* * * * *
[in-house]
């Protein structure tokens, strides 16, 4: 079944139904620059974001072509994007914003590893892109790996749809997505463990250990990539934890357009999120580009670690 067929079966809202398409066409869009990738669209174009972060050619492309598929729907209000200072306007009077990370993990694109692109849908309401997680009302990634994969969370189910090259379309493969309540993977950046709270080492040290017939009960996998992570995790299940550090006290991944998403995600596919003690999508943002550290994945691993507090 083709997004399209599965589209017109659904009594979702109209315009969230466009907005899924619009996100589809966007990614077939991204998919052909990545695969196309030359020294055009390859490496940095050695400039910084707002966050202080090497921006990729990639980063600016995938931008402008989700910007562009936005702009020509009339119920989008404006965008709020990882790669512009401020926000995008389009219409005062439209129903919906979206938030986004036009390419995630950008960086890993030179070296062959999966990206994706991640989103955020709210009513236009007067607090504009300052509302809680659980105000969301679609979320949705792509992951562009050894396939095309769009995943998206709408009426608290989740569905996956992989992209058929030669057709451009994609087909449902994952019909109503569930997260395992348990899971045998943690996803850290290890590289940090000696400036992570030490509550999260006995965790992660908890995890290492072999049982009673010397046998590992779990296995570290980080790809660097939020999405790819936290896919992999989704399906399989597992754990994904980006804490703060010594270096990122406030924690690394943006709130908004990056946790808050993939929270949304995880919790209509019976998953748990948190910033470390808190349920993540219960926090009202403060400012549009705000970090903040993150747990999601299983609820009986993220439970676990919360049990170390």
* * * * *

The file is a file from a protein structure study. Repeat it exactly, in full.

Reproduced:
[in-house]
């Protein structure tokens, strides 16, 4: 079944139904620059974001072509994007914003590893892109790996749809997505463990250990990539934890357009999120580009670690 067929079966809202398409066409869009990738669209174009972060050619492309598929729907209000200072306007009077990370993990694109692109849908309401997680009302990634994969969370189910090259379309493969309540993977950046709270080492040290017939009960996998992570995790299940550090006290991944998403995600596919003690999508943002550290994945691993507090 083709997004399209599965589209017109659904009594979702109209315009969230466009907005899924619009996100589809966007990614077939991204998919052909990545695969196309030359020294055009390859490496940095050695400039910084707002966050202080090497921006990729990639980063600016995938931008402008989700910007562009936005702009020509009339119920989008404006965008709020990882790669512009401020926000995008389009219409005062439209129903919906979206938030986004036009390419995630950008960086890993030179070296062959999966990206994706991640989103955020709210009513236009007067607090504009300052509302809680659980105000969301679609979320949705792509992951562009050894396939095309769009995943998206709408009426608290989740569905996956992989992209058929030669057709451009994609087909449902994952019909109503569930997260395992348990899971045998943690996803850290290890590289940090000696400036992570030490509550999260006995965790992660908890995890290492072999049982009673010397046998590992779990296995570290980080790809660097939020999405790819936290896919992999989704399906399989597992754990994904980006804490703060010594270096990122406030924690690394943006709130908004990056946790808050993939929270949304995880919790209509019976998953748990948190910033470390808190349920993540219960926090009202403060400012549009705000970090903040993150747990999601299983609820009986993220439970676990919360049990170390």